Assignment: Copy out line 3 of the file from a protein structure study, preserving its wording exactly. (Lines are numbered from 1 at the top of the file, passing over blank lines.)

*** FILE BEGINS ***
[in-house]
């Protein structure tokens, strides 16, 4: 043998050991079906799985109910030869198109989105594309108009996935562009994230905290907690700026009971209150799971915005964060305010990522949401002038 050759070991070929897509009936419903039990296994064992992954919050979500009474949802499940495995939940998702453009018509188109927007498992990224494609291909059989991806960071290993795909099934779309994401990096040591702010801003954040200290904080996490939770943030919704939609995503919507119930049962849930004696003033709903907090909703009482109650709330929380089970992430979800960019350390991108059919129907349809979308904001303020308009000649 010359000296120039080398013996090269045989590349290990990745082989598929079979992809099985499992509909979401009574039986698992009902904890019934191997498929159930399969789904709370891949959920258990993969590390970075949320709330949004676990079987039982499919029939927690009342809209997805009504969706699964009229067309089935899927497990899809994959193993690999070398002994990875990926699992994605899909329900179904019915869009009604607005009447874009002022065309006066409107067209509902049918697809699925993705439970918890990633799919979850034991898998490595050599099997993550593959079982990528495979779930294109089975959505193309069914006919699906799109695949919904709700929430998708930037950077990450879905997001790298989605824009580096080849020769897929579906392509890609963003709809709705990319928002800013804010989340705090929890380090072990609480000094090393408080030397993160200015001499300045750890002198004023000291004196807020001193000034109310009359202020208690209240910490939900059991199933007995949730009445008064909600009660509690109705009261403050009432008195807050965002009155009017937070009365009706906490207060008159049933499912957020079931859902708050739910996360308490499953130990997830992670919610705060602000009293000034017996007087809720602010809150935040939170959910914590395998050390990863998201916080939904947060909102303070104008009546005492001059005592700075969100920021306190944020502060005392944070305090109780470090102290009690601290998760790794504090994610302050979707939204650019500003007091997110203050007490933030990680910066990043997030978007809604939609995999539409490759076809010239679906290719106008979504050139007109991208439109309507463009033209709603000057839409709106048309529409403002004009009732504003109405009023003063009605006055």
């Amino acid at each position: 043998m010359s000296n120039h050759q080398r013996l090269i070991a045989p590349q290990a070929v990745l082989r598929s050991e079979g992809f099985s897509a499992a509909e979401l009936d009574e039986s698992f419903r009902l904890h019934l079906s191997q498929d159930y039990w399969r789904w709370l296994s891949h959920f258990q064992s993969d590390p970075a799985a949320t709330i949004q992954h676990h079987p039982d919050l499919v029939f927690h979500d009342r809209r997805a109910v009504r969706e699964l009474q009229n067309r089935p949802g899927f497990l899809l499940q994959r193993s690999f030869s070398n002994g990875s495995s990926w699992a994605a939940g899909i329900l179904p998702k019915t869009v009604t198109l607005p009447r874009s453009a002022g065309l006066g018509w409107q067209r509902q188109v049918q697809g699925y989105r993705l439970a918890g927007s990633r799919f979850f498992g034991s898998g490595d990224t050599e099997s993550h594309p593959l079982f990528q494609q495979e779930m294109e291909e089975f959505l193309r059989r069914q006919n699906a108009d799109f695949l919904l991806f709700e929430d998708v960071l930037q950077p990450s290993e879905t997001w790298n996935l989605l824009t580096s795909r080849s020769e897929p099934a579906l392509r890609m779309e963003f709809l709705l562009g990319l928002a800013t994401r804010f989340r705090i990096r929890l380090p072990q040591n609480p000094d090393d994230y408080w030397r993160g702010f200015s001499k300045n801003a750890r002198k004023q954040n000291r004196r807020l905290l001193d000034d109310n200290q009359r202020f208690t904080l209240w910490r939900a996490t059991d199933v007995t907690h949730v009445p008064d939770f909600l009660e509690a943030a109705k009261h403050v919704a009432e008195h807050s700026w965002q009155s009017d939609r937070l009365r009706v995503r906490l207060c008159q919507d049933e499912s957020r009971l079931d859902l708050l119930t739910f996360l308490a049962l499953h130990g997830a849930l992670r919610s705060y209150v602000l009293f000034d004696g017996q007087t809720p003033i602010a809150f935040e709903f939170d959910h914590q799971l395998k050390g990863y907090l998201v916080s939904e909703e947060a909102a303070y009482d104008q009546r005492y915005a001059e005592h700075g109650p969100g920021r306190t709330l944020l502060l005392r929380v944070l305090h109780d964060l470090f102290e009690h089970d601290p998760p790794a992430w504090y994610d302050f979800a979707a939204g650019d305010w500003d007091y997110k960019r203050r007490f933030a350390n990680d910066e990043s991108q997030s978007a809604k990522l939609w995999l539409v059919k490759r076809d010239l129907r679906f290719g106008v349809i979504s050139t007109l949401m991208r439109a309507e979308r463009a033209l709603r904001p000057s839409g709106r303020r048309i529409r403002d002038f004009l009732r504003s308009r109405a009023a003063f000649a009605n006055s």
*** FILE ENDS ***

């Amino acid at each position: 043998m010359s000296n120039h050759q080398r013996l090269i070991a045989p590349q290990a070929v990745l082989r598929s050991e079979g992809f099985s897509a499992a509909e979401l009936d009574e039986s698992f419903r009902l904890h019934l079906s191997q498929d159930y039990w399969r789904w709370l296994s891949h959920f258990q064992s993969d590390p970075a799985a949320t709330i949004q992954h676990h079987p039982d919050l499919v029939f927690h979500d009342r809209r997805a109910v009504r969706e699964l009474q009229n067309r089935p949802g899927f497990l899809l499940q994959r193993s690999f030869s070398n002994g990875s495995s990926w699992a994605a939940g899909i329900l179904p998702k019915t869009v009604t198109l607005p009447r874009s453009a002022g065309l006066g018509w409107q067209r509902q188109v049918q697809g699925y989105r993705l439970a918890g927007s990633r799919f979850f498992g034991s898998g490595d990224t050599e099997s993550h594309p593959l079982f990528q494609q495979e779930m294109e291909e089975f959505l193309r059989r069914q006919n699906a108009d799109f695949l919904l991806f709700e929430d998708v960071l930037q950077p990450s290993e879905t997001w790298n996935l989605l824009t580096s795909r080849s020769e897929p099934a579906l392509r890609m779309e963003f709809l709705l562009g990319l928002a800013t994401r804010f989340r705090i990096r929890l380090p072990q040591n609480p000094d090393d994230y408080w030397r993160g702010f200015s001499k300045n801003a750890r002198k004023q954040n000291r004196r807020l905290l001193d000034d109310n200290q009359r202020f208690t904080l209240w910490r939900a996490t059991d199933v007995t907690h949730v009445p008064d939770f909600l009660e509690a943030a109705k009261h403050v919704a009432e008195h807050s700026w965002q009155s009017d939609r937070l009365r009706v995503r906490l207060c008159q919507d049933e499912s957020r009971l079931d859902l708050l119930t739910f996360l308490a049962l499953h130990g997830a849930l992670r919610s705060y209150v602000l009293f000034d004696g017996q007087t809720p003033i602010a809150f935040e709903f939170d959910h914590q799971l395998k050390g990863y907090l998201v916080s939904e909703e947060a909102a303070y009482d104008q009546r005492y915005a001059e005592h700075g109650p969100g920021r306190t709330l944020l502060l005392r929380v944070l305090h109780d964060l470090f102290e009690h089970d601290p998760p790794a992430w504090y994610d302050f979800a979707a939204g650019d305010w500003d007091y997110k960019r203050r007490f933030a350390n990680d910066e990043s991108q997030s978007a809604k990522l939609w995999l539409v059919k490759r076809d010239l129907r679906f290719g106008v349809i979504s050139t007109l949401m991208r439109a309507e979308r463009a033209l709603r904001p000057s839409g709106r303020r048309i529409r403002d002038f004009l009732r504003s308009r109405a009023a003063f000649a009605n006055s």